Fold in nuts and lemon peel. Stir in rum. Stir in raisins and coconut.

If using, place the oblaten on parchment-lined baking sheets. Drop about 3 tablespoons cookie dough onto the wafer and smooth to the edges.

If you are not using the oblaten, draw 3-inch diameter circles on parchment paper using a cup or biscuit cutter as a template. Drop about 3 tablespoons cookie dough into the center of each circle.

In both cases, use the back of a spoon to fill out each circle, slightly mounding the dough toward the center.

Bake for 15 to 20 minutes. Turn down oven to 350 F if cookies are browning too much.

Let cool for a few minutes, then remove to a cookie or cake rack.

Make the Glaze

While the cookies are baking, make the glaze. The glaze is to be applied while the cookies are still warm.

Place 1/2 cup sugar and water in a small saucepan on the stove. Bring to a boil and boil for a few minutes. Add vanilla and 1 to 2 tablespoons rum or liqueur. Sift confectioners' sugar over hot sugar syrup and stir.

Using a pastry brush, brush warm glaze over warm cookies. Let dry completely.

Dry glazed cookies for a day (so the cookie stays a bit crunchy) then store in an airtight container or freeze.

'Nanny's Buns' by Stephanie Piché

Holiday dinners usually come with several side dishes, and one of the most popular ones is the enticing dinner roll. Those delicious buns are a family favourite for Stephanie Piche. The recipe was given to her by her grandmother.

"I still haven't managed to get that exact consistency  that she did," she said.

"They were not overly crunchy on the outside. They were very soft and flakey on the inside. Even two days later, they still tasted fresh. She just had a knack for it."

Stephanie Piché

Sudbury chef Stephanie Piché has fond memories of her Nanny making buns as a side dish. (Wendy Bird/CBC)

Recreating a special holiday side dish2:20

Here's Stephanie's recipe:

  • 2 pkg dry active yeast (or about 4 ½ tsp)
  • 2 Tbsp warm water
  • ¼ cup plus 2 tsp sugar
  • 2 cans evaporated milk
  • 2 eggs, beaten
  • ½ cup melted butter
  • 3 tsp talk
  • 7 cups all purpose flour

In a pot over high heat, scald the milk until bubbling on the edges and a light film appears on the surface. Set aside to cool.

In a small bowl, combine yeast, 2 tsp sugar and warm water and allow to bloom until aerated and fluffy.

Once milk is cooled to lukewarm, combine the scalded milk, yeast mixture, eggs and butter in a large mixing bowl.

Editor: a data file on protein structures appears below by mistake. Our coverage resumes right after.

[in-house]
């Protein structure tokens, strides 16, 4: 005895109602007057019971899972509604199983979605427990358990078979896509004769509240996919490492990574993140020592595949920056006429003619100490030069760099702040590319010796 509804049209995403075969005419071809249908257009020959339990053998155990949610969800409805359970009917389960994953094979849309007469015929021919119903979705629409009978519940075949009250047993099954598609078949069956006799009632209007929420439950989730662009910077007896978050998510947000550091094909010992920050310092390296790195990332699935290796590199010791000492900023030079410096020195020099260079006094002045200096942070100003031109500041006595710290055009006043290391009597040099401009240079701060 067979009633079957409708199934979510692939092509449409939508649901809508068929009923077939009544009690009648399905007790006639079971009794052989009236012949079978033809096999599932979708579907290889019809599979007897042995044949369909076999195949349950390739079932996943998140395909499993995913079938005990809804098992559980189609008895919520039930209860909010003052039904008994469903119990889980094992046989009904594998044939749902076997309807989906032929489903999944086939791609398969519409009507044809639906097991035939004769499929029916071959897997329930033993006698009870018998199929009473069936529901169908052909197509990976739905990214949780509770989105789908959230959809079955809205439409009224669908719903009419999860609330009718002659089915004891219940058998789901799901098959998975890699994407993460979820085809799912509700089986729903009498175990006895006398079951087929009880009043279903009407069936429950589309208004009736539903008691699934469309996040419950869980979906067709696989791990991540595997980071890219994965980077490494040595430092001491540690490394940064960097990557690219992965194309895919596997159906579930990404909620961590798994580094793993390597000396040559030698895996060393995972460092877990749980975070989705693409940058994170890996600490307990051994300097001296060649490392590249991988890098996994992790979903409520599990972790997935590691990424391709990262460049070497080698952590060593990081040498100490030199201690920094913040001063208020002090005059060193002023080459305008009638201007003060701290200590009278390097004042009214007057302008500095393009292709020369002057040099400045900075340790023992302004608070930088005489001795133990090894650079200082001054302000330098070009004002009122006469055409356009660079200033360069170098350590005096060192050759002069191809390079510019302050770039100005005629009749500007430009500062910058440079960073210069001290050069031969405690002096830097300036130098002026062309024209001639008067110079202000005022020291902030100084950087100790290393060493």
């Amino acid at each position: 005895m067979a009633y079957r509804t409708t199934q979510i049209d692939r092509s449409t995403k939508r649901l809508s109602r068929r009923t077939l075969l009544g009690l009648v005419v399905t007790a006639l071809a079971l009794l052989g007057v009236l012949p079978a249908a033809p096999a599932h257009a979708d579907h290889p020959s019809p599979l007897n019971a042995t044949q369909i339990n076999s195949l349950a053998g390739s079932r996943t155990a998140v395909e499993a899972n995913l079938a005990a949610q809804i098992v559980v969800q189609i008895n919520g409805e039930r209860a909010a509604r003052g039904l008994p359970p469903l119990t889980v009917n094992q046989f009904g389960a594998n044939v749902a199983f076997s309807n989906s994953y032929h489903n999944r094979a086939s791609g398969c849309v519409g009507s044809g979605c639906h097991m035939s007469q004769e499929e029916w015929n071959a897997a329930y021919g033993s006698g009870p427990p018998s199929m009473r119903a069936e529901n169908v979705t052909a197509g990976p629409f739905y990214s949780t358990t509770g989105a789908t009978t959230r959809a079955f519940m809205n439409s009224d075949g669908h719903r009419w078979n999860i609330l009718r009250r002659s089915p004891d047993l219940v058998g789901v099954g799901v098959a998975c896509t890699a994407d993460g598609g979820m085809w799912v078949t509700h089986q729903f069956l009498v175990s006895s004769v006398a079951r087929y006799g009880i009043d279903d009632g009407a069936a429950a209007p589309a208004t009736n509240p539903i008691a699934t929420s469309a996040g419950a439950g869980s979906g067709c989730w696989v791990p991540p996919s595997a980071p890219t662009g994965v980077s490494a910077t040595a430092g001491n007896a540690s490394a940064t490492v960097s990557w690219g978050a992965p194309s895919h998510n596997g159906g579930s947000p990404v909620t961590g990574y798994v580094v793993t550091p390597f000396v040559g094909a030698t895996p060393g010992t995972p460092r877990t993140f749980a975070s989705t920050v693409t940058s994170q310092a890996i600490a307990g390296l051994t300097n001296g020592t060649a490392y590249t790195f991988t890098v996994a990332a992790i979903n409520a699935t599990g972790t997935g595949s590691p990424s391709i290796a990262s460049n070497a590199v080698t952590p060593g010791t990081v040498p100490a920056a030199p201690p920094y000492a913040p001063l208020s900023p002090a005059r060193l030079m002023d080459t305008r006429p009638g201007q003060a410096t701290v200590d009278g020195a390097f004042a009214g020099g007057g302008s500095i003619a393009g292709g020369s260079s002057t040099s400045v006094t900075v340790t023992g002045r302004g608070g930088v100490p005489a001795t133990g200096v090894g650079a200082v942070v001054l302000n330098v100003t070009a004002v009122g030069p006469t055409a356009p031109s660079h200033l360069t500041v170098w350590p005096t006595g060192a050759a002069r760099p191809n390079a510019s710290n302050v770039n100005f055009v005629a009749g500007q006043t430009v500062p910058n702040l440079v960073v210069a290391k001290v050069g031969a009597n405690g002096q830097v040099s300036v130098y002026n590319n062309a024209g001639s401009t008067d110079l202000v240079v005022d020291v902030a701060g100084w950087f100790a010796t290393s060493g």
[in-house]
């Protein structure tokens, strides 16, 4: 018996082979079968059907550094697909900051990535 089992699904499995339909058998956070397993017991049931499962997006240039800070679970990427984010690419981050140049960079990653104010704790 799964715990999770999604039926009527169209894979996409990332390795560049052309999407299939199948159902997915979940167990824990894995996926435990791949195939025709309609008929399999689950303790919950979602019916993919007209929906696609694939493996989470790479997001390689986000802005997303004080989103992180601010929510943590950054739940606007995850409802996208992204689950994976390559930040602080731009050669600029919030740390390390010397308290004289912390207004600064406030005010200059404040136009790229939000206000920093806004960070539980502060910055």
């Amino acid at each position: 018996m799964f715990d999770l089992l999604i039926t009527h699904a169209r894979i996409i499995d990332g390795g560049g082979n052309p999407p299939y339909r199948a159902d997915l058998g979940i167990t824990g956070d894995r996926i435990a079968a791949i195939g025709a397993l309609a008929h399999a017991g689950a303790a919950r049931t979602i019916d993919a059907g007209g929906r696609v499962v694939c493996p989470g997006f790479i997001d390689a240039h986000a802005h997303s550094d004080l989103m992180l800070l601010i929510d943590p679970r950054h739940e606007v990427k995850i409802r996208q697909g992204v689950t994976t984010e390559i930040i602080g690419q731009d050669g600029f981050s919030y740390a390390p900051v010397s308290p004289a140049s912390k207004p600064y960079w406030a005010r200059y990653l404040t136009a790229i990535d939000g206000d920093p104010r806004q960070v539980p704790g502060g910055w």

Add remaining ¼ cup sugar, salt and 7 cups of flour. Combine and knead until a soft dough forms and pulls away from the bowl. Only add more flour as needed.

Cover the bowl with a clean kitchen tea towel and allow to rise in a draft-free area of the kitchen for a couple of hours or until doubled in size.

Punch down the dough and knead a couple more times. Divide the dough into 24 portions and temporarily set the dough balls in the cups of 24 standard muffin tins.

One by one, divide each ball into two and set side-by-side into each cup.

Cover again with the tea towel and allow to double in size once again.

Preheat oven to 350F.

If you want a golden crust, lightly brush the tops of the buns with an egg wash (1 egg beaten with a little water).

Bake 25 to 30 minutes until lightly golden brown.

Johnnycake by Jessica Nadel

Jessica Nadel usually spends her time making fantastic treats like Mexican hot chocolate donuts, ginger molasses cookies and apple pie cupcakes.

But for Christmas morning, Nadel, who is the owner of Beard's Coffee Bar and Bakery, turns to Johnnycake.

"It just tastes like Christmas," she said. "I can see my half grapefruit cut that my grandpa had ready for me by the table and I just makes me think of our family over this big breakfast table at my grandparents house."

Jessica Nadel

Sudbury baker Jessica Nadel says when she thinks of Christmas, she thinks of Johnnycake. (Wendy Bird/CBC)

Here's Jessica's recipe:

  • ⅓ cup organic cane sugar
  • 2 Tbsp melted vegan butter
  • 1 cup unsweetened almond or soy milk
  • 1 Tbsp apple cider vinegar
  • 1 cup cornmeal
  • 1 cup all purpose flour
  • 1 tsp baking soda
  • 1 tsp baking powder

Preheat oven to 375F. Lightly grease and 8X8 baking dish and set aside.

Add the vinegar to the milk and stir. Set aside for 2 minutes.

In a medium sized bowl, mix together the milk, sugar and melted vegan butter.

Sift the dry ingredients and mix to incorporate. Pour the batter into the prepared baking dish and bake for 25 to 30 minutes, or until a toothpick tests clean. Serve warm, topped with butter and maple syrup.

With files from Wendy Bird